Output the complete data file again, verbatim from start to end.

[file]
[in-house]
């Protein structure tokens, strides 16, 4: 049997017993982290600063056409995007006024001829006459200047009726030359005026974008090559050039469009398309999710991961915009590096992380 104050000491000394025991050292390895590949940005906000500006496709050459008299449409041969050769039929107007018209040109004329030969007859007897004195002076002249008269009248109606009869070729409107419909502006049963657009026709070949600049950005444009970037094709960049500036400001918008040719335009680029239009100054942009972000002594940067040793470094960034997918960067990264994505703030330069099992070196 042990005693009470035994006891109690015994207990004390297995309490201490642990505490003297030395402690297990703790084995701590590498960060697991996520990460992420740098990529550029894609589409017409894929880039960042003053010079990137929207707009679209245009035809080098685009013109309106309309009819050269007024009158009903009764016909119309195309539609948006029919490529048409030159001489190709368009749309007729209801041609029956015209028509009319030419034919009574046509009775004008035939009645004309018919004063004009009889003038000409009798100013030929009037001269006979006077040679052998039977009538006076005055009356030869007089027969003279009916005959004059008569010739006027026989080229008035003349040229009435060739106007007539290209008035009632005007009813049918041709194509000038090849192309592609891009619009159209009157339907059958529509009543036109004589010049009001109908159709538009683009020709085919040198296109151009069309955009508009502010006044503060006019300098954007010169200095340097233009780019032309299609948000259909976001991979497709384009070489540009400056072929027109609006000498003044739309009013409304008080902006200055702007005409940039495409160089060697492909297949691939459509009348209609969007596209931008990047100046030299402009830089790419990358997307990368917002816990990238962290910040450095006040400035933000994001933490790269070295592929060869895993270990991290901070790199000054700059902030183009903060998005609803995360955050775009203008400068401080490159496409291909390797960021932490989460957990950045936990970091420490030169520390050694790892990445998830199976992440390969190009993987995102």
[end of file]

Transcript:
[in-house]
């Protein structure tokens, strides 16, 4: 049997017993982290600063056409995007006024001829006459200047009726030359005026974008090559050039469009398309999710991961915009590096992380 104050000491000394025991050292390895590949940005906000500006496709050459008299449409041969050769039929107007018209040109004329030969007859007897004195002076002249008269009248109606009869070729409107419909502006049963657009026709070949600049950005444009970037094709960049500036400001918008040719335009680029239009100054942009972000002594940067040793470094960034997918960067990264994505703030330069099992070196 042990005693009470035994006891109690015994207990004390297995309490201490642990505490003297030395402690297990703790084995701590590498960060697991996520990460992420740098990529550029894609589409017409894929880039960042003053010079990137929207707009679209245009035809080098685009013109309106309309009819050269007024009158009903009764016909119309195309539609948006029919490529048409030159001489190709368009749309007729209801041609029956015209028509009319030419034919009574046509009775004008035939009645004309018919004063004009009889003038000409009798100013030929009037001269006979006077040679052998039977009538006076005055009356030869007089027969003279009916005959004059008569010739006027026989080229008035003349040229009435060739106007007539290209008035009632005007009813049918041709194509000038090849192309592609891009619009159209009157339907059958529509009543036109004589010049009001109908159709538009683009020709085919040198296109151009069309955009508009502010006044503060006019300098954007010169200095340097233009780019032309299609948000259909976001991979497709384009070489540009400056072929027109609006000498003044739309009013409304008080902006200055702007005409940039495409160089060697492909297949691939459509009348209609969007596209931008990047100046030299402009830089790419990358997307990368917002816990990238962290910040450095006040400035933000994001933490790269070295592929060869895993270990991290901070790199000054700059902030183009903060998005609803995360955050775009203008400068401080490159496409291909390797960021932490989460957990950045936990970091420490030169520390050694790892990445998830199976992440390969190009993987995102």